Into the Blue by Pene Henson (July 7, 2016); 236 pages. Available from Interlude Press here.
“Sometimes we don’t get to keep things exactly the same. They can still be good.”
–Hannah, in Into the Blue
The Blue House is a crumbling, aqua blue seaside house on the North shore of Oahu. It’s home to a small found family of surfer kids: Tai Talegi, Ollie Birkstrom, Ollie’s younger brother Jaime, Hannah and Sunny. The ocean is practically at their back door, so they spend their days surfing the Banzai Pipeline and working or going to school when they must. The story centers around Tai, a budding board shaper, and his best friend Ollie, a world class surfer clawing his way back to the top after a pretty rough injury had knocked him out of competitions.
When Ollie gets tapped to compete in a worldwide tour surfing competition that will take him to places as far flung as Australia, Tahiti and South Africa, he asks Tai to come along as his supporter, board tech and coach. Though they have the “greatest friendship in the world,” once they’re away from their normal lives and everyday family, they discover that they can—and must—have more together.
Of course, it’s not as easy as that, and of course, things get in the way. But what’s central here is a kind of lighthearted-yet-determined struggling: the beachy, slapped-together home life of all the kids (who care for each other and work for each other to make a tight and fiercely intimate little family); Ollie’s climb back from injury to compete as a world class surfer; Ollie and Tai’s shaky, nascent love as it grows, a love which pulls them closer and farther apart like a tide, everyone’s desire to Figure It Out (the It being What to Do in the World and Whom to Be). This made me long for the days of that kind of brilliant patchwork life, full of uncertainty and people and love and risk and absolute newness, as difficult as it was rewarding. I remember windows wide open on weekend mornings, coffee cooling on the stove, sprawling meals we all cobbled together around a second-hand table (avocado, pancakes, a bowl of cold black beans, whatever we could scrounge, held together not by how well it fit but by how hungry we all were, how determined we were to call it a meal). The shared meal was the one moment of stillness we found together in our otherwise wide-scattered lives. This book puts me back there, in the best of ways. Life in the Blue House is like this.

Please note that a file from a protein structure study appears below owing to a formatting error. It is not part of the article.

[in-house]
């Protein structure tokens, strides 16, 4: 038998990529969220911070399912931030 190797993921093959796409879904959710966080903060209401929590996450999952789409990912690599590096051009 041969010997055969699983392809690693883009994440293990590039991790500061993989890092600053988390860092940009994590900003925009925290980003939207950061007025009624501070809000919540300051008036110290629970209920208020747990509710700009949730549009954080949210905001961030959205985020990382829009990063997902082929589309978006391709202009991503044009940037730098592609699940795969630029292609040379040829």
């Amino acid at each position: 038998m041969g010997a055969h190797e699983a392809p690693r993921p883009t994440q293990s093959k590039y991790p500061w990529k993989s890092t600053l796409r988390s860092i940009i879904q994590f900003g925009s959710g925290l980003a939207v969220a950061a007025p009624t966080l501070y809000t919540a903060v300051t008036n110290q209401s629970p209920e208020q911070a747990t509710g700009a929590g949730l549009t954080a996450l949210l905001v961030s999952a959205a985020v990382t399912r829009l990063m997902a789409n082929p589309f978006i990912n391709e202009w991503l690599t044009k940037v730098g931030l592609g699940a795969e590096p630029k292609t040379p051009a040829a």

It strikes me that this book is about people trying hard to hang on, trying to keep alive what’s precious to them. It’s what everyone in this book is doing: Blue House life is threatened again and again (by everything from absence to eviction) and the kids have to figure out how to persist; Tai tries to discover how to do what he loves while still staying loyal; Ollie’s trying to hang on to his life as a surfer though it’s really hard work that pulls his focus and sends him far away; Jaime’s on the cusp of college and all the kinds of leaving-behind that usually entails; Ollie and Tai find love but don’t know how to bring it home (for them, home threatens their love and their love threatens their home, and there’s no clear solution). Everyone is desperately trying to hang on. (And I’m refraining from making the point that surfing is also about hanging on, mostly because I don’t know what I’m talking about when it comes to surfing. I can barely balance myself on land.) Okay, and that’s another thing I can say: it’s about trying to find your balance. And let me point to back to that quotation with which I started: it’s about finding new and beautiful kinds of good, without needing to hold rigidly to what was good in the past.
There’s lots in this book you won’t see coming. That seems to me to be part of the point: insecurity, searching for solid ground (even surfers, seriously). There’s a lot that threatens to tip over, and the gentle suspense is tightened by the backdrop of Ollie’s progress in the worldwide surfing competition as we see it through Tai’s eyes. It is, at its heart, a love story between two men who have always been friends, but that story is intertwined so skillfully with a comeback story, and with several different coming-into-oneself stories. The writing and the pacing are exactly right for this: quick, smart, clean, but descriptive enough to stir up real longing in the reader.
Everything in this book presses you forward, and you move with it happily, looking for the end you both want and don’t want. Is that a surfing metaphor? Not intentionally. Like I said, I have no idea what I’m talking about there. But it strikes me that bodies of water do that: ebb and flow, undertow, push forward at the same time you pull back. It seems like the whole exercise of surfing, like reading, may be self-defeating: the joy is in the brief ride that must be brief to be joyful. The very thing (the wave, the book) that thrusts you onward must inevitably come to an end and leave you behind.
Happily, unlike waves, which you can only ride once before they’re gone forever, you can re-read and re-read a book.